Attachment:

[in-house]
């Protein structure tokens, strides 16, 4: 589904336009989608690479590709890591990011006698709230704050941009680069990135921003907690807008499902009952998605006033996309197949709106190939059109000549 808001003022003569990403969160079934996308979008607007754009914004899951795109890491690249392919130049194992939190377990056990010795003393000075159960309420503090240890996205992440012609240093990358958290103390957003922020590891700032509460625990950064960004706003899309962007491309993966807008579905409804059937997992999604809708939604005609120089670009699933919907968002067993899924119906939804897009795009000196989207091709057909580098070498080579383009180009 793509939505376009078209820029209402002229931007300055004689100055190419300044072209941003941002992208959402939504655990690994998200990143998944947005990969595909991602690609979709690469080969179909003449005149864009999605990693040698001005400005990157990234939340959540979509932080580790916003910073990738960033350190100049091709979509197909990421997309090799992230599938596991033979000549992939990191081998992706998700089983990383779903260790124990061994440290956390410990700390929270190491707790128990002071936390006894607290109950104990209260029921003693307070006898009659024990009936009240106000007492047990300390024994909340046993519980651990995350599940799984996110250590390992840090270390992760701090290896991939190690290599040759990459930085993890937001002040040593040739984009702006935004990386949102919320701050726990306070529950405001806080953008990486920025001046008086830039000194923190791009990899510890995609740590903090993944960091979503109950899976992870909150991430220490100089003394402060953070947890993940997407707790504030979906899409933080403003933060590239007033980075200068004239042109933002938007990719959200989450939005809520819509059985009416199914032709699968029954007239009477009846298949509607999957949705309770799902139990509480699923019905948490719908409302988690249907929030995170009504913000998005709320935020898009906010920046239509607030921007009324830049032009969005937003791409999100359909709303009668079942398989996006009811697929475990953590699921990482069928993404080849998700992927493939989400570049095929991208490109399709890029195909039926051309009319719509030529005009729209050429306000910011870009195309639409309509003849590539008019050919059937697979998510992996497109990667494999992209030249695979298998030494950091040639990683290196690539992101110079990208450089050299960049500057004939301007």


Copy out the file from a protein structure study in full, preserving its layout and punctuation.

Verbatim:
[in-house]
């Protein structure tokens, strides 16, 4: 589904336009989608690479590709890591990011006698709230704050941009680069990135921003907690807008499902009952998605006033996309197949709106190939059109000549 808001003022003569990403969160079934996308979008607007754009914004899951795109890491690249392919130049194992939190377990056990010795003393000075159960309420503090240890996205992440012609240093990358958290103390957003922020590891700032509460625990950064960004706003899309962007491309993966807008579905409804059937997992999604809708939604005609120089670009699933919907968002067993899924119906939804897009795009000196989207091709057909580098070498080579383009180009 793509939505376009078209820029209402002229931007300055004689100055190419300044072209941003941002992208959402939504655990690994998200990143998944947005990969595909991602690609979709690469080969179909003449005149864009999605990693040698001005400005990157990234939340959540979509932080580790916003910073990738960033350190100049091709979509197909990421997309090799992230599938596991033979000549992939990191081998992706998700089983990383779903260790124990061994440290956390410990700390929270190491707790128990002071936390006894607290109950104990209260029921003693307070006898009659024990009936009240106000007492047990300390024994909340046993519980651990995350599940799984996110250590390992840090270390992760701090290896991939190690290599040759990459930085993890937001002040040593040739984009702006935004990386949102919320701050726990306070529950405001806080953008990486920025001046008086830039000194923190791009990899510890995609740590903090993944960091979503109950899976992870909150991430220490100089003394402060953070947890993940997407707790504030979906899409933080403003933060590239007033980075200068004239042109933002938007990719959200989450939005809520819509059985009416199914032709699968029954007239009477009846298949509607999957949705309770799902139990509480699923019905948490719908409302988690249907929030995170009504913000998005709320935020898009906010920046239509607030921007009324830049032009969005937003791409999100359909709303009668079942398989996006009811697929475990953590699921990482069928993404080849998700992927493939989400570049095929991208490109399709890029195909039926051309009319719509030529005009729209050429306000910011870009195309639409309509003849590539008019050919059937697979998510992996497109990667494999992209030249695979298998030494950091040639990683290196690539992101110079990208450089050299960049500057004939301007």